A study by Newstead and Cameron (1997) has examined the relationship between the results from these two programs. The broad aim of this project was to further assess the relationships between the results of these two programs using more current data covering a wider range of vehicle models whose relative occupant protection has been assessed in both programs. Comparison has been made using the most currently available crashworthiness ratings based on all crash types, limited crashworthiness ratings derived from crashes of specific types, and modelling of crash outcomes as a function of ANCAP test results. A second stage of the project examined the relationship between injuries recorded in Transport Accident Commission claim data and the corresponding measurements taken from the crash test dummies in the ANCAP test procedures.

The results of correlation of ANCAP test results with real crash outcomes as measured by crashworthiness ratings suggest a number of relationships. Firstly, whilst the results from full frontal ANCAP testing have some association with real crash outcomes, the associations between offset ANCAP testing and real crashes are much stronger. The ANCAP test results and their associated measures have strong association with both the injury risk and injury severity components of the crashworthiness rating when considering all crash types, and with the injury severity component of crashworthiness rating when considering two-car head-on crashes. Correlations were generally stronger between ANCAP results and two-car head-on crashes than with all crash types but this difference was not large. Mass adjustment of the ANCAP probability measures also improved their relationship with real crash outcomes.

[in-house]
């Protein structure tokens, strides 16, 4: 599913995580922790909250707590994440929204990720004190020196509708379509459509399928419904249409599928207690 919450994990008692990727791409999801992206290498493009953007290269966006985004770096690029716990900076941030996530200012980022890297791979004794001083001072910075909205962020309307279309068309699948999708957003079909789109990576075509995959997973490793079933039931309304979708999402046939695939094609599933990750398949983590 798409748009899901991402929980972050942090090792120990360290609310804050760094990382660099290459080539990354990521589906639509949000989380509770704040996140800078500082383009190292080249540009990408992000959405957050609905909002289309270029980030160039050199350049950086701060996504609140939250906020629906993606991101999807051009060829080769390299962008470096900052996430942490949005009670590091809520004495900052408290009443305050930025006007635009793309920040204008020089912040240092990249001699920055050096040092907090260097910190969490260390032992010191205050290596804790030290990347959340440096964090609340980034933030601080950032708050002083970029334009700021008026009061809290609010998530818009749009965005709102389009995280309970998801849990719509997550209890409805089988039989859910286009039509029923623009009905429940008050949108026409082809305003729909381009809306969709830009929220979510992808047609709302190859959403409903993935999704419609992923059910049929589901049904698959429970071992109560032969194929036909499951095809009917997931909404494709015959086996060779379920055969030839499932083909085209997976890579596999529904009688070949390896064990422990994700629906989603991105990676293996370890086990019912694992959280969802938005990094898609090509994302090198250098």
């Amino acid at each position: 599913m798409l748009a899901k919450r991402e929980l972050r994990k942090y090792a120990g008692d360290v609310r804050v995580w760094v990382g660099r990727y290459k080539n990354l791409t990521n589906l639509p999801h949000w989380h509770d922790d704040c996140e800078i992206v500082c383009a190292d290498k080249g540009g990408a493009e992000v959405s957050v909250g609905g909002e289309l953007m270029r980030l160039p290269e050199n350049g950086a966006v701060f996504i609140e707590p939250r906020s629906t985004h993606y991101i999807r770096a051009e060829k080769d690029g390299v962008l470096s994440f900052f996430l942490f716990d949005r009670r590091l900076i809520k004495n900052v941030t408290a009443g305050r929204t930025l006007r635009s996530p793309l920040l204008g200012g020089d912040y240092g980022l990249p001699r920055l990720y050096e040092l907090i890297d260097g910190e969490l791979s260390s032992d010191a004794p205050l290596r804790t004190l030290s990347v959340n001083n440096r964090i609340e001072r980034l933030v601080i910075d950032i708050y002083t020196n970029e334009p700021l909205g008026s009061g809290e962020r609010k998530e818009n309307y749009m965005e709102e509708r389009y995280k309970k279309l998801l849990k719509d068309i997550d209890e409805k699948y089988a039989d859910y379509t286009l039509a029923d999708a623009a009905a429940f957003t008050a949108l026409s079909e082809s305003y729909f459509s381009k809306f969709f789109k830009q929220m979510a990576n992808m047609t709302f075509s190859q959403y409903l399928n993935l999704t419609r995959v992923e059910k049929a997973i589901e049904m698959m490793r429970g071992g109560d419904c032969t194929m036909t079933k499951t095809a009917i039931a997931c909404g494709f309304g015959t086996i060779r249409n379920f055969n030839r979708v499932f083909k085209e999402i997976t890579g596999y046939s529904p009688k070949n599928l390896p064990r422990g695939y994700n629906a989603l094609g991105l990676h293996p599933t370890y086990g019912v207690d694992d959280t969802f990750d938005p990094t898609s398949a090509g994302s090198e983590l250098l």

Capitalising on these relationships, logistic regression techniques were able to successfully build accurate models of crashworthiness ratings and its components as a function of ANCAP measures, providing a direct functional relationship between the two programs as compatible and consistent measures of relative vehicle occupant protection.

Detailed analysis of injury data by body region broadly confirmed the results of the correlation analysis and was consistent with results of logistic regression modelling estimated using a more detailed and specific method of analysis. The relationships found, however, were not as strong as in the original study of Newstead and Cameron (1997). A strong statistically significant association was found between full frontal ANCAP femur loading readings and average maximum AIS to the leg region in real crashes along with a strong statistically significant association between the offset ANCAP chest loading and average maximum AIS to the chest in real crashes.

Sponsoring Organisation: NRMA Ltd, New South Wales RTA, VicRoads, Royal Automobile Club of Victoria Ltd. and Federal Office of Road Safety